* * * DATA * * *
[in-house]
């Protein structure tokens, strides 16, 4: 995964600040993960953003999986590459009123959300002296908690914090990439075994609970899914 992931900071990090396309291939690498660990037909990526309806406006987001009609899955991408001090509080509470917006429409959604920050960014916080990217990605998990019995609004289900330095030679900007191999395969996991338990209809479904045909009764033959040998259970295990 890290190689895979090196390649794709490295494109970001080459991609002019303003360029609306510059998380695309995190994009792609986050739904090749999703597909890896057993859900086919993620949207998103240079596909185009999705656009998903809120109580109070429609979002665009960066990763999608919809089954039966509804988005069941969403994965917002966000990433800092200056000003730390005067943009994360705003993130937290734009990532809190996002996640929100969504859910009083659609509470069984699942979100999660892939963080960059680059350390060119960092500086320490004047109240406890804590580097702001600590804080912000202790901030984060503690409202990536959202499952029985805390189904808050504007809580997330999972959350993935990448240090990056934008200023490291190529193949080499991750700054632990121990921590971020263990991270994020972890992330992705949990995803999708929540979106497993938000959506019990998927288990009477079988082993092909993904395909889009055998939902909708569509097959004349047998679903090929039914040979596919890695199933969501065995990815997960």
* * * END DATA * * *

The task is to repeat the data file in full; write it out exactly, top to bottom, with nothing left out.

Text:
[in-house]
């Protein structure tokens, strides 16, 4: 995964600040993960953003999986590459009123959300002296908690914090990439075994609970899914 992931900071990090396309291939690498660990037909990526309806406006987001009609899955991408001090509080509470917006429409959604920050960014916080990217990605998990019995609004289900330095030679900007191999395969996991338990209809479904045909009764033959040998259970295990 890290190689895979090196390649794709490295494109970001080459991609002019303003360029609306510059998380695309995190994009792609986050739904090749999703597909890896057993859900086919993620949207998103240079596909185009999705656009998903809120109580109070429609979002665009960066990763999608919809089954039966509804988005069941969403994965917002966000990433800092200056000003730390005067943009994360705003993130937290734009990532809190996002996640929100969504859910009083659609509470069984699942979100999660892939963080960059680059350390060119960092500086320490004047109240406890804590580097702001600590804080912000202790901030984060503690409202990536959202499952029985805390189904808050504007809580997330999972959350993935990448240090990056934008200023490291190529193949080499991750700054632990121990921590971020263990991270994020972890992330992705949990995803999708929540979106497993938000959506019990998927288990009477079988082993092909993904395909889009055998939902909708569509097959004349047998679903090929039914040979596919890695199933969501065995990815997960």